Finding Common Ground

Everyone knows the real story of Las Vegas – enormous power concentrated in the hands of casinos, unchecked by government and oblivious to community responsibility. Las Vegas is also a city of staggering growth and a severe shortage of affordable housing. Despite many households having two full-time working parents in the gaming industry, their only housing options are grossly overcrowded and overpriced motel-like apartments. What should be at best temporary housing becomes permanent housing for the full-time steadily employed. Yet in this one-industry town with power and profit concentrated in the hands of so few at the expense of the rest of the community, consensus organizing recently helped bridge the divide between casino owners and the city’s low-wage workers and create greater housing opportunities for those workers.

A consensus organizing approach seeks opportunities to share power for the mutual benefit of previously disparate parties. Consensus organizing requires that all the parties involved in creating or suffering from a problem draw similar conclusions. Often, people in different walks of life seem to have irreconcilable perspectives on what causes problems, but our organization, the Consensus Organizing Institute (COI), finds that skilled consensus organizers can minimize the differences in perspectives. This is the building block that can lead to collective action and power sharing.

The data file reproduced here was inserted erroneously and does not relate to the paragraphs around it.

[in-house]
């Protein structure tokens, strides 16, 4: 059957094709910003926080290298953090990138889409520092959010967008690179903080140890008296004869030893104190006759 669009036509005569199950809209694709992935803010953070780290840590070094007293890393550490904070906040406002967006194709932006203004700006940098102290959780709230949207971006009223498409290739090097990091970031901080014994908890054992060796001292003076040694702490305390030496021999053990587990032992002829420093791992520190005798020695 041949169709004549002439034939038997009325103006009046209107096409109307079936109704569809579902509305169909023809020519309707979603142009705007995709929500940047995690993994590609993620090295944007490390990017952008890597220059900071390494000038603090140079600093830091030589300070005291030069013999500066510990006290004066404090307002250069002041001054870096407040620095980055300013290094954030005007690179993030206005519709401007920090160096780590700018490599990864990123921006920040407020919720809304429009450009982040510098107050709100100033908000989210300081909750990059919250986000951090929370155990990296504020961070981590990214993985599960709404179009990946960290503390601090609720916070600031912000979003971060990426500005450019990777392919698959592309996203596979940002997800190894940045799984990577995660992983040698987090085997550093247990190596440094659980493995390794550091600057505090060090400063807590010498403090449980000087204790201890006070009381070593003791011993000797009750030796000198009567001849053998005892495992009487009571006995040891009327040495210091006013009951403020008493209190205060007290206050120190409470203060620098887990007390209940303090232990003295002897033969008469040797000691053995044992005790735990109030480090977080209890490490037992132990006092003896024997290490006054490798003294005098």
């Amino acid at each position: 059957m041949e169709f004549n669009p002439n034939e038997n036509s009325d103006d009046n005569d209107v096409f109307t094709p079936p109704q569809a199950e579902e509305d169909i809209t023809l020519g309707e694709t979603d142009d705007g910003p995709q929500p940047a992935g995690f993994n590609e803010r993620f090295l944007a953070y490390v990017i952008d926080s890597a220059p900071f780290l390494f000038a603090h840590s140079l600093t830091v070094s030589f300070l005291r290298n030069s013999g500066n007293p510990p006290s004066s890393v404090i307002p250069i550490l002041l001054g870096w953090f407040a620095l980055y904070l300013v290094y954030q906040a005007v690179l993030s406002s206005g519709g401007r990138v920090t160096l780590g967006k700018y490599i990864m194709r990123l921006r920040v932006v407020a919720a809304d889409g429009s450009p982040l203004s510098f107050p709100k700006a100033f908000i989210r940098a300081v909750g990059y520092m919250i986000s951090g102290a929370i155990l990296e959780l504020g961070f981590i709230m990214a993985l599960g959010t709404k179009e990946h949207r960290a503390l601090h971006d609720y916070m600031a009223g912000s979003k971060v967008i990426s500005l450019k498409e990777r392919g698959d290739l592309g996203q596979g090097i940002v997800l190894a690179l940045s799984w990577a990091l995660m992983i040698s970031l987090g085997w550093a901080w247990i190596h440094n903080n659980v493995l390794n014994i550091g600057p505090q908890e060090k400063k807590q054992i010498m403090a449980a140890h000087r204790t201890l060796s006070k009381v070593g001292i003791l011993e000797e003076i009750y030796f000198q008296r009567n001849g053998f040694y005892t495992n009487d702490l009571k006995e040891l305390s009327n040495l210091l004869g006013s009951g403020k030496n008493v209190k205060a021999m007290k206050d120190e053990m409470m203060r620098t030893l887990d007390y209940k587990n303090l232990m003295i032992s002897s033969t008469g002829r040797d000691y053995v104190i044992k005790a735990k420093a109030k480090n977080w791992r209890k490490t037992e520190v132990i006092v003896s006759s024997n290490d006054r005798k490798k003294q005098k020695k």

In Las Vegas, casino owners initially appeared not to see that they had any responsibility in solving the housing problem. After all, they were providing jobs, what better community benefit could they provide? Local government had very limited dollars, while the gaming industry appeared to have almost unlimited funds. Residents, isolated and understandably distrustful and in desperate need of housing, blamed everyone for not caring.